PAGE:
An important study was published in the New England Journal of Medicine (NEJM) that addresses the use of the prostate-specific antigen test, or PSA test, for early detection and the challenges regarding proper early detection and early treatment of prostate cancer in the PSA era.
The results concern the Prostate Cancer Intervention Versus Observation Trial, or PIVOT study — a randomized controlled trial sponsored by the U.S. Department of Veterans Affairs (VA) and the National Cancer Institute (NCI). The study set out to determine which of two strategies — radical prostatectomy (surgery to remove the prostate) or observation — is superior for managing clinically localized prostate cancer.
From 1994 to 2002, researchers at the VA and eight NCI-designated cancer centers randomly assigned 731 men with localized prostate cancer to either radical prostatectomy or observation and followed them over 12 years.
They concluded that, compared to observation, radical prostatectomy did not significantly reduce mortality through at least 12 years of follow-up. Surgery was associated with lower mortality for some men, however — primarily in those with relatively high PSA values and those with aggressive (intermediate or high-risk) disease.
So, should we stop doing prostatectomies? Absolutely not. There are still many men for whom surgery to remove the prostate is the appropriate treatment option, and it’s important to note that the population of men studied in this trial was skewed toward older men who are in poor health.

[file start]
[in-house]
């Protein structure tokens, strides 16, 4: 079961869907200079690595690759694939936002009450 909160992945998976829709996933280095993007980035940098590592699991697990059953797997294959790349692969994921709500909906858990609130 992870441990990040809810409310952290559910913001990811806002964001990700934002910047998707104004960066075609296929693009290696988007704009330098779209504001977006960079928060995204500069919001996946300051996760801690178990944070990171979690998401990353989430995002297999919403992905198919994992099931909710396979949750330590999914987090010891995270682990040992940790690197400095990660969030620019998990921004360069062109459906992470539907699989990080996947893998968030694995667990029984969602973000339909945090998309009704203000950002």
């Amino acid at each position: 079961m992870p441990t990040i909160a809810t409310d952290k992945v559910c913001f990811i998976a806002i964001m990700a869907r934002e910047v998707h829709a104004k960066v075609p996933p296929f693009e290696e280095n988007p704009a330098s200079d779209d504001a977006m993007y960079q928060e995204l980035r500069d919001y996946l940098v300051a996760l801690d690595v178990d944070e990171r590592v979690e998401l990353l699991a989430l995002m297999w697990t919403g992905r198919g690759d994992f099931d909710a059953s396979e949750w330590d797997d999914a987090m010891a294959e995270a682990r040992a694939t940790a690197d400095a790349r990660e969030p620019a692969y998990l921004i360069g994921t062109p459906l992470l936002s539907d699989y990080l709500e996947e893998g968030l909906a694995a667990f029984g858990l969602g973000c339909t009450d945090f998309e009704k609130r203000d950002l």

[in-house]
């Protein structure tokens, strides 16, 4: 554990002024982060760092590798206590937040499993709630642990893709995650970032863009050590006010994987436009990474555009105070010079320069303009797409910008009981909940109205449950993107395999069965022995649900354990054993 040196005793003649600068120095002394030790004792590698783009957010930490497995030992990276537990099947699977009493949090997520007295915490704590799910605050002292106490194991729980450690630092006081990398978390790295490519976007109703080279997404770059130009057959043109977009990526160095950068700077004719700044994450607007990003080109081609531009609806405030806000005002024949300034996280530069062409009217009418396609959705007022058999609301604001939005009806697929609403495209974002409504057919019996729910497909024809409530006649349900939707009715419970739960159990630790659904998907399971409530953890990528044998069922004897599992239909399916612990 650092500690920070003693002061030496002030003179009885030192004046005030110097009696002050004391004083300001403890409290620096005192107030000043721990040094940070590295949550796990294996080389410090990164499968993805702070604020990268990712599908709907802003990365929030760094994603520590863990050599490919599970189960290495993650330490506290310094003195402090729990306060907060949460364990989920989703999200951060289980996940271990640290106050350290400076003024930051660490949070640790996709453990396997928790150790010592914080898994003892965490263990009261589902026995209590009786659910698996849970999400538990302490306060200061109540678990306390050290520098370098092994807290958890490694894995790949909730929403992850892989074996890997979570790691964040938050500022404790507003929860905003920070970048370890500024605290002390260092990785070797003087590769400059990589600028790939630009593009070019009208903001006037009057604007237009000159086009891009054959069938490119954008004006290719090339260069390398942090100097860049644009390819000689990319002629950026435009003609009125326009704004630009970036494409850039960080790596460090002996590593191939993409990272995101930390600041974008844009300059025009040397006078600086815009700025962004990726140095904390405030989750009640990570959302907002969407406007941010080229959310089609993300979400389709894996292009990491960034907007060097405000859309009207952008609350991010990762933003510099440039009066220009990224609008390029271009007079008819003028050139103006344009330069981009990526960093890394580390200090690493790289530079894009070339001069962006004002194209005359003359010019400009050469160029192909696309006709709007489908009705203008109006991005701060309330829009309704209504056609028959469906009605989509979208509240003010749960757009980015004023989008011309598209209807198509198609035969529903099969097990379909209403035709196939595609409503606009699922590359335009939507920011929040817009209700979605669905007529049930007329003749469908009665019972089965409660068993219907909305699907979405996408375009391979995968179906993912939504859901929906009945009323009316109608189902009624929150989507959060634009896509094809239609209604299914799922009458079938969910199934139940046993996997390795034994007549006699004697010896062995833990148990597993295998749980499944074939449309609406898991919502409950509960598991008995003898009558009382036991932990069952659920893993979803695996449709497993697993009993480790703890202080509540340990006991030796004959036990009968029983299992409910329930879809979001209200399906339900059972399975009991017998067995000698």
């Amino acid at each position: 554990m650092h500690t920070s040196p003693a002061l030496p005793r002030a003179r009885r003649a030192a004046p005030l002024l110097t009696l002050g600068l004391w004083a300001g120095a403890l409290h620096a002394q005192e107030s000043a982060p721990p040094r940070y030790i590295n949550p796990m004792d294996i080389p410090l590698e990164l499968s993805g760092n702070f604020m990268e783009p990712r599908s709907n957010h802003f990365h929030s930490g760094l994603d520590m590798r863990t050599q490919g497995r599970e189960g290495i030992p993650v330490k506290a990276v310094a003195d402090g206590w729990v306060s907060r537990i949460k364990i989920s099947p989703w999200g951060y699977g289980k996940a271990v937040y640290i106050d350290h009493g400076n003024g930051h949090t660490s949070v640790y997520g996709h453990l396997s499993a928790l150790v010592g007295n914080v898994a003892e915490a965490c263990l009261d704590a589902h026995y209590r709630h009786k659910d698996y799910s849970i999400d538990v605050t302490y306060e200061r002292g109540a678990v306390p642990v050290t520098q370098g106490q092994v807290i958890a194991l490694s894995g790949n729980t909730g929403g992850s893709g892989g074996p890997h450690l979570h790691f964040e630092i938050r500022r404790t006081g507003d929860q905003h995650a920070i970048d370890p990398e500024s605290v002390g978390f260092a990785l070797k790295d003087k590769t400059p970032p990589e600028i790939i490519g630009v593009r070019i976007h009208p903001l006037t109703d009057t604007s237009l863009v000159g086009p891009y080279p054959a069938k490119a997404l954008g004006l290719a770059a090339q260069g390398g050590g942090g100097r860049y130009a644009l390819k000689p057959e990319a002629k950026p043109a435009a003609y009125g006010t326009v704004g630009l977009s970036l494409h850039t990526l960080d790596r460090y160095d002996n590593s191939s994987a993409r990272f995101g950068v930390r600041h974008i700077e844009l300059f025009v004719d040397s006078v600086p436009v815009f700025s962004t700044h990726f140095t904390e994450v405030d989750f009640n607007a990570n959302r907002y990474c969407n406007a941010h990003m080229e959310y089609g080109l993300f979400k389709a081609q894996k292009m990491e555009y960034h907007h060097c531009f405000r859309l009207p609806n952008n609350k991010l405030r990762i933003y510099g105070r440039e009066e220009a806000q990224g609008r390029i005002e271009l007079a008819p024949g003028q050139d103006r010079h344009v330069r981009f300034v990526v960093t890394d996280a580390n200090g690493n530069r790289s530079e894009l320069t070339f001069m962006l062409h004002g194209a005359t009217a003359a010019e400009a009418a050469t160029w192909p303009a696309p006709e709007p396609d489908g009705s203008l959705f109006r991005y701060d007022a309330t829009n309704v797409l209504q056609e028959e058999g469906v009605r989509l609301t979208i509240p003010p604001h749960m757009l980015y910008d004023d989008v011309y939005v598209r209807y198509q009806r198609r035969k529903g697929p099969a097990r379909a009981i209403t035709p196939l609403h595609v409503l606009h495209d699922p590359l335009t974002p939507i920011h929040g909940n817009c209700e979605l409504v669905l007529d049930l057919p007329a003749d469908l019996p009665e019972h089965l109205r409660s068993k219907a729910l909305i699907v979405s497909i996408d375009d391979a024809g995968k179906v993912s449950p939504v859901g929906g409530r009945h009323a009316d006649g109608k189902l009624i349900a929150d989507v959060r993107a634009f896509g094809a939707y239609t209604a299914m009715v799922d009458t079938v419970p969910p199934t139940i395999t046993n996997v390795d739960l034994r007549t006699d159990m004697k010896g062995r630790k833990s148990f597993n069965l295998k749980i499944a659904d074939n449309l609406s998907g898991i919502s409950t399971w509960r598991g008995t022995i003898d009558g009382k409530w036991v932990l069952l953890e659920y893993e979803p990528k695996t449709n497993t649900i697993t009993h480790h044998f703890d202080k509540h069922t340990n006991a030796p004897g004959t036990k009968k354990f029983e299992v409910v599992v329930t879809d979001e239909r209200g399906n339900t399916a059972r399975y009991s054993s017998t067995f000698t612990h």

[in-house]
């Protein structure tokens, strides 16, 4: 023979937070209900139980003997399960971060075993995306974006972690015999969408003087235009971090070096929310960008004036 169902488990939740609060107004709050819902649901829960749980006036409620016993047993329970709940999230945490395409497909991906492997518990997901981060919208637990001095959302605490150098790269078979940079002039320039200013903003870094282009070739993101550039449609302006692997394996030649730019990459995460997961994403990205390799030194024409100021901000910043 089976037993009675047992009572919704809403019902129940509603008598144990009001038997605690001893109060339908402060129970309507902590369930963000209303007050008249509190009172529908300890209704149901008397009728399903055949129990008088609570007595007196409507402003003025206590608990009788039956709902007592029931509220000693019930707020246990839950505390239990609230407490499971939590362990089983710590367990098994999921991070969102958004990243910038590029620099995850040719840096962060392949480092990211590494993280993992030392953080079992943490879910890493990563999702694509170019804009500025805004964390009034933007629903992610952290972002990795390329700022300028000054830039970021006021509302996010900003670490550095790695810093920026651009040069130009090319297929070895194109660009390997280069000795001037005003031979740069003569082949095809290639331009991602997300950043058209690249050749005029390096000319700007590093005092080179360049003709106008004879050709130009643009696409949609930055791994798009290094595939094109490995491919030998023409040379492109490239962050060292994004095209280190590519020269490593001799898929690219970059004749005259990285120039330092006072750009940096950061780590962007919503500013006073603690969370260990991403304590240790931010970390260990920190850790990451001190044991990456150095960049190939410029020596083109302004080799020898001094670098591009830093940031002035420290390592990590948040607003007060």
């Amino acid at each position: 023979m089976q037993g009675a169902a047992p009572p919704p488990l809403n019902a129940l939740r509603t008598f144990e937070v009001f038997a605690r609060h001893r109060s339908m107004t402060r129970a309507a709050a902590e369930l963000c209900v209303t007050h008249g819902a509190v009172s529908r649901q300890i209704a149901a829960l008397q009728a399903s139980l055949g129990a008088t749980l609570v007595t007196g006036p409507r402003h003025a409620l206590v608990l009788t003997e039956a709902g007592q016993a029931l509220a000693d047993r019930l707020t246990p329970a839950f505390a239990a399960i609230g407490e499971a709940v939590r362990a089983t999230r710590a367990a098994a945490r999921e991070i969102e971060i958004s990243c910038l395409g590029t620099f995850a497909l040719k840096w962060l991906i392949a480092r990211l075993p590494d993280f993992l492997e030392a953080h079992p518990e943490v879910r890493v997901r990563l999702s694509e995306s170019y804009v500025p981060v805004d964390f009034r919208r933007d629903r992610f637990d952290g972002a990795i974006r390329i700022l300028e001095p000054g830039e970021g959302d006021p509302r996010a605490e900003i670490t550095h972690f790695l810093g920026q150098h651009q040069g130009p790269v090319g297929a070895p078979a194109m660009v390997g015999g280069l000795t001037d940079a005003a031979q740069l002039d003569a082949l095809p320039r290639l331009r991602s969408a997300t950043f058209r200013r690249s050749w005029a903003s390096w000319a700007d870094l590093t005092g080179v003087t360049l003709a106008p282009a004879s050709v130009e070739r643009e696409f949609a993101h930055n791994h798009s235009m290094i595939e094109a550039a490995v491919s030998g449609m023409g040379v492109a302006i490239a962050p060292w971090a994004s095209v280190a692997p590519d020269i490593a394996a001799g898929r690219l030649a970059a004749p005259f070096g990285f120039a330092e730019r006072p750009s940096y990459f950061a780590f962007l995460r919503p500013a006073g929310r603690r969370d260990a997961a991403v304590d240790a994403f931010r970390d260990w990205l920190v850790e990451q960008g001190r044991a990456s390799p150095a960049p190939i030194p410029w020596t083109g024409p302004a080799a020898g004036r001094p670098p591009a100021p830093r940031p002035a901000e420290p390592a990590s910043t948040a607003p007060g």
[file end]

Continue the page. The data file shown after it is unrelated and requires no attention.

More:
The PIVOT trial should empower men with less aggressive cancers to say, “I can feel good about watching my PSA carefully and foregoing treatment, at least for now.” And it should tell urologists and radiation oncologists to be more selective about whom they’re recommending treatment for.
The study, available here, is “Radical Prostatectomy versus Observation for Localized Prostate Cancer” by Timothy J. Wilt, MD, MPH, of the Center for Chronic Disease Outcomes Research, U.S. Department of Veterans Affairs, and co-authors.
To read a longer commentary I wrote about this study and its implications, click here.